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Annie Jr. (Twickenham Green)

by on 26 June 2021

Undaunted Daughters

Annie Jr.

music by Charles Strouse, lyrics by Martin Charnin

Dramacube, Twickenham Green Cast at Hampton Hill Theatre until 26th June

Review by Eleanor Lewis

“Don’t put your daughter on the stage, Mrs Worthington!” said Noël Coward, though he might have added “unless it’s a Dramacube production”, if he’d been around to see one. 

One of the most (and there are many) satisfying features of Dramacube productions is the level of professionalism consistently on show.  Thursday night’s Twickenham Green cast bowled along at a brisk pace driving forward the story of little orphan Annie, delivering lines, comedy, dance routines and songs with non-showy confidence and quite a lot of skill.  Their seamless move from one particular ensemble scene into the NYC song and dance routine, which involved a very quick change for all, was particularly impressive.  

Two young actors shared the leading role of Annie on Thursday night: Megan Went and Tabitha Gooding.  Both brought out Annie’s self-reliance and personal strength and managed to be endearing in a non-sentimental way despite this being a show drenched in sentiment. 

Emily Mccarthy and Giacomo Frasson, as the opportunists hoping to be taken for Annie’s parents, were suitably louche in their rendition of Easy Street; Gael De Bonnieres’ played a gentle, calm Oliver Warbucks, and  Esme Mcdowell did a great job playing Warbucks’ secretary, the sensible Grace Farrell.  Mathis De Bonnieres, in a probably underrated role, was a very loveable Sandy the dog – I particularly liked the roll-over!

I remain terrified of Ramona Sleight’s Miss Hannigan.  Ms Sleight gave her absolute all to the performance, whilst brilliantly dressed as an eccentric, dangerously unhinged art teacher and made the entire audience grateful we hadn’t been subjected to 1930s childcare in the US.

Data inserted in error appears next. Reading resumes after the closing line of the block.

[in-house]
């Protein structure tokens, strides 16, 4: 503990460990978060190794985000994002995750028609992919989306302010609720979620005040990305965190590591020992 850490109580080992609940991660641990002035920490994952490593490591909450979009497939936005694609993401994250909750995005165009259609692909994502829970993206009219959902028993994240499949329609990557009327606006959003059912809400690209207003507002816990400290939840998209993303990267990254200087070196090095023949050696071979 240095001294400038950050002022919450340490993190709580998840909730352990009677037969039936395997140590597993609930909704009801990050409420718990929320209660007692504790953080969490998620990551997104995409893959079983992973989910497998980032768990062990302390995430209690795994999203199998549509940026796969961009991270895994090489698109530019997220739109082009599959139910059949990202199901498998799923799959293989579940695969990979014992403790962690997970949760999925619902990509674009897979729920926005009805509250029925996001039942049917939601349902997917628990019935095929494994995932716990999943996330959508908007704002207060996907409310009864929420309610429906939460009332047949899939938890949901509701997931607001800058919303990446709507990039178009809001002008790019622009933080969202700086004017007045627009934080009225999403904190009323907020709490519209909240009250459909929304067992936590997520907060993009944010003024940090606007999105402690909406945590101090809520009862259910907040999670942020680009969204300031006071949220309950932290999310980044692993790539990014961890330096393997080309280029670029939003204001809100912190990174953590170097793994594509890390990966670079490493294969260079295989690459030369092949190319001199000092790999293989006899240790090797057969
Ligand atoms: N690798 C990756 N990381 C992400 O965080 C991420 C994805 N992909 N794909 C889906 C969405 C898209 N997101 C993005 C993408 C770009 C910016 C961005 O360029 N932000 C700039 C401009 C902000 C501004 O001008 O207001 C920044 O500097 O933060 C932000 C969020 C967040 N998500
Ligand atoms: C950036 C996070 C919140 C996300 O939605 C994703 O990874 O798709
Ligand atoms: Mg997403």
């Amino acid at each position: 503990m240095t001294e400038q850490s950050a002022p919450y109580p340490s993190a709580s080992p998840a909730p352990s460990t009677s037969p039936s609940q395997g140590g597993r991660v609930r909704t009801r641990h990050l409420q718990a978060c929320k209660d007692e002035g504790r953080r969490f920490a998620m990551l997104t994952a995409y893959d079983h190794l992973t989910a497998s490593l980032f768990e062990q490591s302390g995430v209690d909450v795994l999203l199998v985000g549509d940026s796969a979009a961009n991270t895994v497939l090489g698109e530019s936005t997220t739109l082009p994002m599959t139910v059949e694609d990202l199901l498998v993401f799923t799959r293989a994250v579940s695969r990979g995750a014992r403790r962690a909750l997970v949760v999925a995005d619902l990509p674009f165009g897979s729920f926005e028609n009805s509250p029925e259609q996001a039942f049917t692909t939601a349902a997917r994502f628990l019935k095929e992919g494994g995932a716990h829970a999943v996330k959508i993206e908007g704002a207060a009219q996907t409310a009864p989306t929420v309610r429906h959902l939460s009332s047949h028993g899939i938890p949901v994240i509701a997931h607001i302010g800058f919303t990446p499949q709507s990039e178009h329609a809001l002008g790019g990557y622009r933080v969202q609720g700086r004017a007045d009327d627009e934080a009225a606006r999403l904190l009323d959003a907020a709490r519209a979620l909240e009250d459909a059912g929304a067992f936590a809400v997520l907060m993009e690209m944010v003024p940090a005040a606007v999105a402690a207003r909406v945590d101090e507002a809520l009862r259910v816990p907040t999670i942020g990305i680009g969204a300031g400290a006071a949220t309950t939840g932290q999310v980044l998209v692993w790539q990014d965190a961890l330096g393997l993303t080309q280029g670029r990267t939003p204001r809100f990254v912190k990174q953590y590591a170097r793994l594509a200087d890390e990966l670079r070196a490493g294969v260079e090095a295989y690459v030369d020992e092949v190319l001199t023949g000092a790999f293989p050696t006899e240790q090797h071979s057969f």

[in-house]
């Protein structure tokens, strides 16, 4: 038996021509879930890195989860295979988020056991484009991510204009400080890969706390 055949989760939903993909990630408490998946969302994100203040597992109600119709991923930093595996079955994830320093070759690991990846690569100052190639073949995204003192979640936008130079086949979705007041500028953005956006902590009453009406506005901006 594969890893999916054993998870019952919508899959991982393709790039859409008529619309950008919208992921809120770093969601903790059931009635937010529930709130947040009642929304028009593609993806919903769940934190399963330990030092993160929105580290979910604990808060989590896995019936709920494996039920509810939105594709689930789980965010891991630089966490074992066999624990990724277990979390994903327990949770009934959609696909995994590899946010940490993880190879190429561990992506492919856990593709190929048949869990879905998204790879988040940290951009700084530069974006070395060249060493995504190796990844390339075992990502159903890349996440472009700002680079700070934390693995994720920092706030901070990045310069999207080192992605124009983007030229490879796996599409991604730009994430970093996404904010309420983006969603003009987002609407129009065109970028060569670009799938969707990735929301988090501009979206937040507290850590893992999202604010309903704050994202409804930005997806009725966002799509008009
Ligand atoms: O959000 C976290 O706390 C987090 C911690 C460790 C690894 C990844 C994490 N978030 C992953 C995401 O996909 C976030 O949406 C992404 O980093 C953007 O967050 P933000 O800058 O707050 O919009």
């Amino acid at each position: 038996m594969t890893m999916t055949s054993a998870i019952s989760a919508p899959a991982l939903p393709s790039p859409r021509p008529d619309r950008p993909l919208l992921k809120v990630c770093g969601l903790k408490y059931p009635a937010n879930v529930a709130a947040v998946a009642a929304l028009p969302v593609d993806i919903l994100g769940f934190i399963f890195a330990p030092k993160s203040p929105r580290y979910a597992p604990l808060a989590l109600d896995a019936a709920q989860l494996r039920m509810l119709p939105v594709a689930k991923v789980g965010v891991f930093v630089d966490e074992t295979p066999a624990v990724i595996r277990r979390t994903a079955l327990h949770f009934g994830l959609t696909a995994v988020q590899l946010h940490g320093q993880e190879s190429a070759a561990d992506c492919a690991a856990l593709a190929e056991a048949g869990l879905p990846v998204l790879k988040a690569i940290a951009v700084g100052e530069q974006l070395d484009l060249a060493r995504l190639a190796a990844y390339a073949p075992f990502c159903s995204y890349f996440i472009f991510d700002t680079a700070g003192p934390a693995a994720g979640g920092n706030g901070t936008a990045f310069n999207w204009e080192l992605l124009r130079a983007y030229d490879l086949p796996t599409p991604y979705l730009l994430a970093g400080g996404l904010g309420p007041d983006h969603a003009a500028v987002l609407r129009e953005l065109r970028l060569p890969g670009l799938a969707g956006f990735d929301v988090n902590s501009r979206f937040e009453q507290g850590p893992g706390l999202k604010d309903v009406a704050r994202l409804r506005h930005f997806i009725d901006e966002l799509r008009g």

This was a strong ensemble cast, though and those playing leading and named roles were very well supported by everyone else on stage.

The musical numbers, including the famous Hard Knock Life, were simply but effectively choreographed and worked well and at pace.  Gary Stevenson’s lighting and Dickson Cossar’s sound added greatly to the atmosphere and the simple, largely static set benefited hugely from the New York street scene backdrop. 

Alongside the efficiency, creativity and enthusiasm of Dramacube productions, there is an air of genuine team work and mutual support about the whole company: the action never drags, entrances on and off stage are slick, performers who are actors rather than singers, still sing well enough because they are well trained and clearly feel supported by the team around them.  The confidence this type of training gives to young people, whether or not they continue into the performing arts is invaluable.  Everyone involved deserves credit for this type of enterprise, both the adult production team and the cast on stage.  This is a jolly and very entertaining production

Credit must also be given to the staff at Hampton Hill Theatre for their seamless temperature-checking, NHS check in, and one-way route round the theatre.  It is great to be back in an auditorium !

Eleanor Lewis, June 2021

Photography by Bomi Cooper

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